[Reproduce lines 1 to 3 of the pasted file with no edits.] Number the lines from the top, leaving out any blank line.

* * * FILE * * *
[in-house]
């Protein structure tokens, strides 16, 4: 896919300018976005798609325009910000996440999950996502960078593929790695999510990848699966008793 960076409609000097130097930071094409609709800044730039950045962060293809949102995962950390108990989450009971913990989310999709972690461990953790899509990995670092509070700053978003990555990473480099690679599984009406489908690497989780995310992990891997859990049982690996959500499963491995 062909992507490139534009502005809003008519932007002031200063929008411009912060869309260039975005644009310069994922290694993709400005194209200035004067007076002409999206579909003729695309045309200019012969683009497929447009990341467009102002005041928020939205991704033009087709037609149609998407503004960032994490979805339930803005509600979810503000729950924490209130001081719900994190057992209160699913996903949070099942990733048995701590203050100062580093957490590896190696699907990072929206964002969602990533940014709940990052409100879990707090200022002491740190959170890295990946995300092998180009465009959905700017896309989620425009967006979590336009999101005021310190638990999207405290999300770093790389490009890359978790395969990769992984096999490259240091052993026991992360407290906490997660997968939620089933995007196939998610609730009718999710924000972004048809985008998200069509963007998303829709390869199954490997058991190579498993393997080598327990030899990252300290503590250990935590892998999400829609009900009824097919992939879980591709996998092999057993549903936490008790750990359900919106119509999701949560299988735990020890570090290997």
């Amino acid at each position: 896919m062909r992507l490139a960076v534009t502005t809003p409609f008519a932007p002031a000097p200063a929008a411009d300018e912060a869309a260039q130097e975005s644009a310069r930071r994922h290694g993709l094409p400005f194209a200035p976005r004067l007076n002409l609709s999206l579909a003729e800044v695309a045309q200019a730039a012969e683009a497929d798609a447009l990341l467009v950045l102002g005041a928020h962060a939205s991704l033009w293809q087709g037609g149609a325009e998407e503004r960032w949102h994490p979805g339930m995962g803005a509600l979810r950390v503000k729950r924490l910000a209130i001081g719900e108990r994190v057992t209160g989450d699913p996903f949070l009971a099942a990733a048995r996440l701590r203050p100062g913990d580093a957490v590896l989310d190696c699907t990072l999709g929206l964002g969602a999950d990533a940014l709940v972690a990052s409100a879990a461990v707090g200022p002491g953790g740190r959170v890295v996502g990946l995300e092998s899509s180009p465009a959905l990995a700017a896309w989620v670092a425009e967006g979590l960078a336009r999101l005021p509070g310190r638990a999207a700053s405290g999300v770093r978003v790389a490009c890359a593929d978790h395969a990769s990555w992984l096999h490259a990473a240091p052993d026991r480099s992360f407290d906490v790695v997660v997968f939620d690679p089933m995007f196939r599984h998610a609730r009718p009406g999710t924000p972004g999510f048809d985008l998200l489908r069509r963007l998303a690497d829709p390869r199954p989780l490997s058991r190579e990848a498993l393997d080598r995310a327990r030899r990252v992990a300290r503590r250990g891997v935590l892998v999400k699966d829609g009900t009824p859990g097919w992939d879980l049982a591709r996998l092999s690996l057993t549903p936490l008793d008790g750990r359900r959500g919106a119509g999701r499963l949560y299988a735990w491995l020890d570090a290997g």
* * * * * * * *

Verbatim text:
[in-house]
């Protein structure tokens, strides 16, 4: 896919300018976005798609325009910000996440999950996502960078593929790695999510990848699966008793 960076409609000097130097930071094409609709800044730039950045962060293809949102995962950390108990989450009971913990989310999709972690461990953790899509990995670092509070700053978003990555990473480099690679599984009406489908690497989780995310992990891997859990049982690996959500499963491995 062909992507490139534009502005809003008519932007002031200063929008411009912060869309260039975005644009310069994922290694993709400005194209200035004067007076002409999206579909003729695309045309200019012969683009497929447009990341467009102002005041928020939205991704033009087709037609149609998407503004960032994490979805339930803005509600979810503000729950924490209130001081719900994190057992209160699913996903949070099942990733048995701590203050100062580093957490590896190696699907990072929206964002969602990533940014709940990052409100879990707090200022002491740190959170890295990946995300092998180009465009959905700017896309989620425009967006979590336009999101005021310190638990999207405290999300770093790389490009890359978790395969990769992984096999490259240091052993026991992360407290906490997660997968939620089933995007196939998610609730009718999710924000972004048809985008998200069509963007998303829709390869199954490997058991190579498993393997080598327990030899990252300290503590250990935590892998999400829609009900009824097919992939879980591709996998092999057993549903936490008790750990359900919106119509999701949560299988735990020890570090290997």
């Amino acid at each position: 896919m062909r992507l490139a960076v534009t502005t809003p409609f008519a932007p002031a000097p200063a929008a411009d300018e912060a869309a260039q130097e975005s644009a310069r930071r994922h290694g993709l094409p400005f194209a200035p976005r004067l007076n002409l609709s999206l579909a003729e800044v695309a045309q200019a730039a012969e683009a497929d798609a447009l990341l467009v950045l102002g005041a928020h962060a939205s991704l033009w293809q087709g037609g149609a325009e998407e503004r960032w949102h994490p979805g339930m995962g803005a509600l979810r950390v503000k729950r924490l910000a209130i001081g719900e108990r994190v057992t209160g989450d699913p996903f949070l009971a099942a990733a048995r996440l701590r203050p100062g913990d580093a957490v590896l989310d190696c699907t990072l999709g929206l964002g969602a999950d990533a940014l709940v972690a990052s409100a879990a461990v707090g200022p002491g953790g740190r959170v890295v996502g990946l995300e092998s899509s180009p465009a959905l990995a700017a896309w989620v670092a425009e967006g979590l960078a336009r999101l005021p509070g310190r638990a999207a700053s405290g999300v770093r978003v790389a490009c890359a593929d978790h395969a990769s990555w992984l096999h490259a990473a240091p052993d026991r480099s992360f407290d906490v790695v997660v997968f939620d690679p089933m995007f196939r599984h998610a609730r009718p009406g999710t924000p972004g999510f048809d985008l998200l489908r069509r963007l998303a690497d829709p390869r199954p989780l490997s058991r190579e990848a498993l393997d080598r995310a327990r030899r990252v992990a300290r503590r250990g891997v935590l892998v999400k699966d829609g009900t009824p859990g097919w992939d879980l049982a591709r996998l092999s690996l057993t549903p936490l008793d008790g750990r359900r959500g919106a119509g999701r499963l949560y299988a735990w491995l020890d570090a290997g």